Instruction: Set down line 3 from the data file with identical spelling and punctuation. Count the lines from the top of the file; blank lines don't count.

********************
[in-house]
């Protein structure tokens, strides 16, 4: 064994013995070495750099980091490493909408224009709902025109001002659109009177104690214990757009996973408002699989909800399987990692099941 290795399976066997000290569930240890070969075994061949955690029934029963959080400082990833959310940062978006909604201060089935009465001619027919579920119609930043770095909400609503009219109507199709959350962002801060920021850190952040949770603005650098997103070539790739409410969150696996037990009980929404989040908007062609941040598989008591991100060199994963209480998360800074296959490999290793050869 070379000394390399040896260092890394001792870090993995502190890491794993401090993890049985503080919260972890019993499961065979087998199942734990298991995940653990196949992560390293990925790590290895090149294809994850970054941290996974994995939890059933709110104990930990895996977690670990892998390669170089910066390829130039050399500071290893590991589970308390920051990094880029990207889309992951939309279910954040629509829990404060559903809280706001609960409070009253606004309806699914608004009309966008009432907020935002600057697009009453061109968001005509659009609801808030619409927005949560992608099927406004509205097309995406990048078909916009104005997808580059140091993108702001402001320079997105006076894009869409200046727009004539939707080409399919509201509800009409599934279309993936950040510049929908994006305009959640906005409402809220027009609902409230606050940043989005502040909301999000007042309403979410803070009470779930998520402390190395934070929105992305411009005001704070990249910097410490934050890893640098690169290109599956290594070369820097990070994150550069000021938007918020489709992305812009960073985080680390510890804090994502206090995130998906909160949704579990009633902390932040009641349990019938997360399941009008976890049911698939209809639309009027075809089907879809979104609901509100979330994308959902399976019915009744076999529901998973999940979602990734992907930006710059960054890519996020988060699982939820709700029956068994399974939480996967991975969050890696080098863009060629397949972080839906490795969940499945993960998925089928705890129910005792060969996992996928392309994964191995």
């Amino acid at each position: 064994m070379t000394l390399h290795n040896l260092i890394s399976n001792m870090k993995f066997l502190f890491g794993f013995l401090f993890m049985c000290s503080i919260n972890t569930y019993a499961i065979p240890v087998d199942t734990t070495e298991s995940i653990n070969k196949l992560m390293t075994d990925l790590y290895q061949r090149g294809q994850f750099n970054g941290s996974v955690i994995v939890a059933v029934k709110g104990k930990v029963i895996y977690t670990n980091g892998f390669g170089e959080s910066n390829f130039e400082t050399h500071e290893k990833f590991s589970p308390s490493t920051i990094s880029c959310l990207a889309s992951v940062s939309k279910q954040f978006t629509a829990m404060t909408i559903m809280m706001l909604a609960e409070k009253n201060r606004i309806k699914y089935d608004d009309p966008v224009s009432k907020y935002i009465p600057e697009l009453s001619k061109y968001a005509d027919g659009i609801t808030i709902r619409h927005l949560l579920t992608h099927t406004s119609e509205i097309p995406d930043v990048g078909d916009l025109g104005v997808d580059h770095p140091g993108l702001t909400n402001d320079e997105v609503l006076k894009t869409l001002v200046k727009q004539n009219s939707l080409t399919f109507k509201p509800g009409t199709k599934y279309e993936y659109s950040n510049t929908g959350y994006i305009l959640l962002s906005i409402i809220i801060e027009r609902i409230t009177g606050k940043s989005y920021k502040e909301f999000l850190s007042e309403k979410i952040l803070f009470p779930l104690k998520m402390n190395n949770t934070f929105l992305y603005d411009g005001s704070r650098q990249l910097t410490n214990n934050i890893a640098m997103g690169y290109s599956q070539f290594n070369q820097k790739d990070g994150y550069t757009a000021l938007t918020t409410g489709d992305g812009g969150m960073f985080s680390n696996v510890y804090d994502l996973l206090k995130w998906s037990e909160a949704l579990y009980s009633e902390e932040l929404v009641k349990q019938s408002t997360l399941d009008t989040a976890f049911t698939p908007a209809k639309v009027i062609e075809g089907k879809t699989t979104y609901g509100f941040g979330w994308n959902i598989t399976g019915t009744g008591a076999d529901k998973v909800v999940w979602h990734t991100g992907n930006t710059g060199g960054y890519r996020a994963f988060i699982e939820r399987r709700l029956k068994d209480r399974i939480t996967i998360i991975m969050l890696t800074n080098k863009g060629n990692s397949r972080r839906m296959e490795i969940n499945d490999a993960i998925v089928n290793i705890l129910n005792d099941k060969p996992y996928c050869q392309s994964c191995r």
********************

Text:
């Amino acid at each position: 064994m070379t000394l390399h290795n040896l260092i890394s399976n001792m870090k993995f066997l502190f890491g794993f013995l401090f993890m049985c000290s503080i919260n972890t569930y019993a499961i065979p240890v087998d199942t734990t070495e298991s995940i653990n070969k196949l992560m390293t075994d990925l790590y290895q061949r090149g294809q994850f750099n970054g941290s996974v955690i994995v939890a059933v029934k709110g104990k930990v029963i895996y977690t670990n980091g892998f390669g170089e959080s910066n390829f130039e400082t050399h500071e290893k990833f590991s589970p308390s490493t920051i990094s880029c959310l990207a889309s992951v940062s939309k279910q954040f978006t629509a829990m404060t909408i559903m809280m706001l909604a609960e409070k009253n201060r606004i309806k699914y089935d608004d009309p966008v224009s009432k907020y935002i009465p600057e697009l009453s001619k061109y968001a005509d027919g659009i609801t808030i709902r619409h927005l949560l579920t992608h099927t406004s119609e509205i097309p995406d930043v990048g078909d916009l025109g104005v997808d580059h770095p140091g993108l702001t909400n402001d320079e997105v609503l006076k894009t869409l001002v200046k727009q004539n009219s939707l080409t399919f109507k509201p509800g009409t199709k599934y279309e993936y659109s950040n510049t929908g959350y994006i305009l959640l962002s906005i409402i809220i801060e027009r609902i409230t009177g606050k940043s989005y920021k502040e909301f999000l850190s007042e309403k979410i952040l803070f009470p779930l104690k998520m402390n190395n949770t934070f929105l992305y603005d411009g005001s704070r650098q990249l910097t410490n214990n934050i890893a640098m997103g690169y290109s599956q070539f290594n070369q820097k790739d990070g994150y550069t757009a000021l938007t918020t409410g489709d992305g812009g969150m960073f985080s680390n696996v510890y804090d994502l996973l206090k995130w998906s037990e909160a949704l579990y009980s009633e902390e932040l929404v009641k349990q019938s408002t997360l399941d009008t989040a976890f049911t698939p908007a209809k639309v009027i062609e075809g089907k879809t699989t979104y609901g509100f941040g979330w994308n959902i598989t399976g019915t009744g008591a076999d529901k998973v909800v999940w979602h990734t991100g992907n930006t710059g060199g960054y890519r996020a994963f988060i699982e939820r399987r709700l029956k068994d209480r399974i939480t996967i998360i991975m969050l890696t800074n080098k863009g060629n990692s397949r972080r839906m296959e490795i969940n499945d490999a993960i998925v089928n290793i705890l129910n005792d099941k060969p996992y996928c050869q392309s994964c191995r």